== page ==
These notes are intended for distribution to members and friends of the Kirk of Kildaire, Presbyterian Church family. While effort is made to give credit for work done by others, the notes may use material for which appropriate credit is not given. Also, the notes may differ from the actual sermon as it was delivered. Remember, sermons are meant to be preached and are therefore prepared with the emphasis on verbal presentation; the written accounts occasionally stray from proper grammar and punctuation.
This recording is intended for distribution to members and friends of the Kirk of Kildaire, Presbyterian Church family. While effort is made to give credit for work done by others, the notes may use material for which appropriate credit is not given.
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Happy New Year! One thing I love about a new year is the sense that we get too start over or begin again. As one of our assurances of pardons tell us, “the old is past and gone, everything is fresh and new.” That’s a good way to begin.
We make New Year resolutions… For some it means starting over with diets… or exercise (wonder where that comes from after a gluttonous holiday?) Others might make… stop smoking… stop drinking sodas… become a vegetarian…
In the church we have a sense of starting over… new budgets… new elders to serve on the Session… a new Director of Music Ministry…new possibilities and dreams for mission and ministry.
As we start this New Year, we are starting in a BIND. No, I’m not talking about a budget… or trying to make ends meet-though this is a challenge in these times. Today, I’m talking about the fact that many of us are in a BIND because we’ve committed ourselves (at least 175 of us at the Kirk have committed ourselves) to reading the BIBLE IN NINETY DAYS. BIND.
That is a BIND … that will put some pressure on time to read every day… but may I suggest it is a good BIND to be in. For it is the kind of BIND that will give you daily and intense exposure to the Word from the living God…. It will be the kind of BIND that, if you listen to what you reading, the kind of BIND where God may have something to say to you. So, it is a good BIND to be in.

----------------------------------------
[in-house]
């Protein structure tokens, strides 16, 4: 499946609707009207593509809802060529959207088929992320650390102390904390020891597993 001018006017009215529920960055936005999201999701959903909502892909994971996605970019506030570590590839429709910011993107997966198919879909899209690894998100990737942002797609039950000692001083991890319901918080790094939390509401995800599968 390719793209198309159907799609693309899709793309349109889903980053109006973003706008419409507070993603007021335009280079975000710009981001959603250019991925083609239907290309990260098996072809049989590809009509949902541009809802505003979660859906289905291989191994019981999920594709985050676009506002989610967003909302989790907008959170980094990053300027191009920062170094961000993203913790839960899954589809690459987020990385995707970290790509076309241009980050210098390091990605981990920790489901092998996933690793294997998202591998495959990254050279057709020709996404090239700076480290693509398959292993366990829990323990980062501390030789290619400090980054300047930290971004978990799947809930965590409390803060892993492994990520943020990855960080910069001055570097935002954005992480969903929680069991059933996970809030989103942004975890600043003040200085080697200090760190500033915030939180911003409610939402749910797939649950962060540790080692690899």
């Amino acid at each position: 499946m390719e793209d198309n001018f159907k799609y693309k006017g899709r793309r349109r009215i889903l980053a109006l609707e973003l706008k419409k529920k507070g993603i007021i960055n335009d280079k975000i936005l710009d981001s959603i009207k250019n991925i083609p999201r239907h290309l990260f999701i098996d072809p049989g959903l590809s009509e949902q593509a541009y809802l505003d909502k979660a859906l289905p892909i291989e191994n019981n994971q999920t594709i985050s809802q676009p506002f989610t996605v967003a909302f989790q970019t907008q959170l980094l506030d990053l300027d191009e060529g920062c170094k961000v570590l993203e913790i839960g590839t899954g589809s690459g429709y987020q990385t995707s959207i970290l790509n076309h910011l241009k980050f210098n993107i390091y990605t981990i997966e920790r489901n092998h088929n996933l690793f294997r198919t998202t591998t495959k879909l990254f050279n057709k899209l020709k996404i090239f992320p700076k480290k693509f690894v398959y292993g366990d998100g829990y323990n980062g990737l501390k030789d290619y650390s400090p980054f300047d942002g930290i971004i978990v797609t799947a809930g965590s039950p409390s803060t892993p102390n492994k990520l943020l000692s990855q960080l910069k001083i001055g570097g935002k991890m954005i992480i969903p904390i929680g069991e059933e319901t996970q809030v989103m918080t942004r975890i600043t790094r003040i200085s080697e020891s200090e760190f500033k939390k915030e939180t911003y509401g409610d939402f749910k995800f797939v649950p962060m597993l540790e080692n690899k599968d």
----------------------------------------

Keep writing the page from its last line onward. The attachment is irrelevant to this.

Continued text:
Our sermons leading to Easter will focus on a text from what you are going to be reading in the week to come.
Today, I begin with a key text from Genesis 12. The call of Abram… that leads to a great story of a key person who you will find mentioned again and again (along with Sarah) throughout Holy Scripture. Abram is a key figure in 3 of the world’s major religions: Jewish, Christian and Muslim. We all have Abraham as our father. So important is Abram, that Matthew wants us to know that Jesus is a descendant of Abram. Abram is that important.
So the story of Abram is a good place to start reading the Bible. You could make an argument that the whole story of our faith starts with Abram. You will notice that there are three starts in the book of Genesis. There is the first story of Creation-of why and how the world came to be. There is the first story of humanity-the story of Adam and Eve and the why and how humanity came to be. Then there is the story of faith: how our faith began. Abraham is the one who begins that story of faith.
So what do you say about Abraham? Why did God choose Abraham of all people on the earth?
In some ways, it is hard to defend God’s choice… when you read the story of Abram, you may find yourself asking, why did God begin there… with him of all people. He and Sarah look hardly qualified to be the ones to give birth to a great nation for God. They are old, I mean, old, over the hill… she is barren. When your wife can’t have babies, how do you build a nation on that? Then there is the story you’ll read where when the going gets tough… Abram sort of sells out his wife… tries to pass off Sarah as his sister. He lies. Is that the kind of person you want to be the father of faith? Is this our role model of faith?
When Sarah and Abraham finally do have their child… the child of promise… it wasn’t long before God told Abraham to go up into the hills and sacrifice his son, his first born son… (Talk about being in a BIND) When you read that story, you’ll ask yourself, ‘What’s up with that?” (By the way, get ready to ask that question a lot in the next 90 days)
Why Abram? That’s sort of the scandal of the Bible. Again and again as you meet the characters of scripture you are going to discover a theme or two. One of them is that God often chooses what is weak and fragile and sometimes even scandalous to reveal the power of God… a power you will see that is able to transform a life… to redeem a life. That may come as a comfort to those being ordained and installed today.